In 2008, I lost my job of 20 years and uprooted my family to pursue a new position. The move strained my marriage, my relationship with my son, my sense of well-being. Like many Americans in their 50s who thought they were more or less past any financial worries, I found myself anxious for the first time in years.
I know my story is not unusual. These are hard times. Much of our nation, and our planet, is confronted with environmental and economic upheaval. It can be difficult to believe that things are going to get any better anytime soon.
Yet one thing I’ve learned from my own experiences of loss and hardship is that, when all else fails, we can still give to others. And doing so will always be our salvation, our reconnection to the world.
Research backs this up. Whether we are looking at studies of older adults, middle-aged women, or preteens, we see that altruistic behavior casts a halo effect over people’s lives, giving them greater longevity, lower rates of heart disease, and better mental health. We prosper—physically, mentally, emotionally—under the canopy of positive emotions that arise through the simple act of giving.
Science tells us that there appears to be a fundamental human drive toward helping others. When people do “unto others” in kindness, it lights up the primitive part of the brain that also lets us experience joy. This feeling of elevation is sometimes described by psychologists as the “helper’s high.”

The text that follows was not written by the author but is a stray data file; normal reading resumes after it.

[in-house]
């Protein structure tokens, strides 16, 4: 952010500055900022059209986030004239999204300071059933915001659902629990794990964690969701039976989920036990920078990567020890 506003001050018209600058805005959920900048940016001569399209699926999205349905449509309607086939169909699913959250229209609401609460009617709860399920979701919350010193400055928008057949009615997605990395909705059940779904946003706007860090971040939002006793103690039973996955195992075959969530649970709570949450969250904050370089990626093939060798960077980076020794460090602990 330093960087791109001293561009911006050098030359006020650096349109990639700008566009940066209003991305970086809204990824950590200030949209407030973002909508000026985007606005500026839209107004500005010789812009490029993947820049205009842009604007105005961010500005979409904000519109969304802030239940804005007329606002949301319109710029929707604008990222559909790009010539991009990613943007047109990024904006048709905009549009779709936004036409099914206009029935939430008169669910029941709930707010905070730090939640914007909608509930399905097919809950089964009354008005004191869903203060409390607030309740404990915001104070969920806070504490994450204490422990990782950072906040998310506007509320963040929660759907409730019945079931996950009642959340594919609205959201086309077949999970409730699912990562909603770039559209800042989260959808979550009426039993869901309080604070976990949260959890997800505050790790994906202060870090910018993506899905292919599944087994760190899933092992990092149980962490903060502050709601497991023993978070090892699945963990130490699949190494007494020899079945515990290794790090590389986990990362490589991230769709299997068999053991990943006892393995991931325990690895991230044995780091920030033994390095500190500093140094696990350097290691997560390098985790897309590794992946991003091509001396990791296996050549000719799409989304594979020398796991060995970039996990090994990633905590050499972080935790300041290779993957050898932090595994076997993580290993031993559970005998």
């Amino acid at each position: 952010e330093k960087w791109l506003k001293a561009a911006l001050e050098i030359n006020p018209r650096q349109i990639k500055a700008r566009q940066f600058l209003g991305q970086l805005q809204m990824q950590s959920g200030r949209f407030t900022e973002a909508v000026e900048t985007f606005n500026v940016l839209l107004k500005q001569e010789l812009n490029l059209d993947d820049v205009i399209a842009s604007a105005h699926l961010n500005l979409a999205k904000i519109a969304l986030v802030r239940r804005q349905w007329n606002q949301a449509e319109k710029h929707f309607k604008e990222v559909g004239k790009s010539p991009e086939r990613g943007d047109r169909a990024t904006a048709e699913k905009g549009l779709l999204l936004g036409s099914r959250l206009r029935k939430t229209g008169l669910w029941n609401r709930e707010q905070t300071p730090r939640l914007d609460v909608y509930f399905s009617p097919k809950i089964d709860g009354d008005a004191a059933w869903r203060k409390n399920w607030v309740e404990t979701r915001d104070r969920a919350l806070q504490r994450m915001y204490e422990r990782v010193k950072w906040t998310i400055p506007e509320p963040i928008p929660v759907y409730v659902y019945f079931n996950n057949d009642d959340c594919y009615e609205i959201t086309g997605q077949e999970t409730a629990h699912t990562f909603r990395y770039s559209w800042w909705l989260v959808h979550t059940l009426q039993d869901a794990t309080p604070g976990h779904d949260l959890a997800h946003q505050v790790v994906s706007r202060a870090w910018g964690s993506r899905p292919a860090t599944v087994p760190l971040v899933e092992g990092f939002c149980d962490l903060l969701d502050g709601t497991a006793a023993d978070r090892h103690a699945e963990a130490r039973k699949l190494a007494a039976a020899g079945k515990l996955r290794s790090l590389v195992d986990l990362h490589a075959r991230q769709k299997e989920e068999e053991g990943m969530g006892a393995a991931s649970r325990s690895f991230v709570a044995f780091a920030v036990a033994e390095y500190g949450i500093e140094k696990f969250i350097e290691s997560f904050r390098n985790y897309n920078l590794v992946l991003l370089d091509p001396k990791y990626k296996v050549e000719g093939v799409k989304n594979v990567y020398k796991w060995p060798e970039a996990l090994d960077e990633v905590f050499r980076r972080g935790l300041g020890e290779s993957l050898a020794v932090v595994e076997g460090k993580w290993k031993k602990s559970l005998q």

At the psychological level, the helper’s high was first carefully described by Allen Luks, who in 1991 surveyed thousands of volunteers across the United States. He found that people who helped other people reported better health than peers in their age group. This health improvement was set in motion when volunteering began.
Just last year, a survey of 4,500 American adults showed similar results:
- 73 percent agreed that “volunteering lowered my stress levels.”
- 89 percent reported that “volunteering has improved my sense of well-being.”
- 92 percent agreed that volunteering enriched their sense of purpose in life.
These benefits are available even—or perhaps especially—to those in the midst of crisis. A recent study by my colleagues Stephanie Brown and Dylan Smith found that people who’d been widowed recovered from depressive symptoms more quickly if they helped others. And research led by Maria Pagano has found that alcoholics who helped others during chemical dependency treatment were more likely to be sober over the following year. Pagano and her colleagues have also found that 94 percent of alcoholics who began to help other alcoholics at any point during a 15-month study period became significantly less depressed.
Other research shows that helping isn’t just linked to a healthier life but to a longer one. For instance, a 2005 analysis of a survey of more than 7,000 older adults, conducted by researchers at Stanford University, found that frequent volunteering was linked to longevity.
The generous behavior documented by this research, and that we witness in everyday life, often is not what we would call heroic. But that’s the beauty of giving. It doesn’t have to be on a grand scale. Regardless of our condition, we can still give—whether it’s a meal to a hungry soul, a hug to a crying child, or a smile to someone we pass on the street—and it will still be meaningful. The world you know may shift beneath your feet, but you can trust your own heart always to reach out with love.
So here are six suggestions for how to appreciate all the ways you’re currently giving to others—and to expand your habits of helping.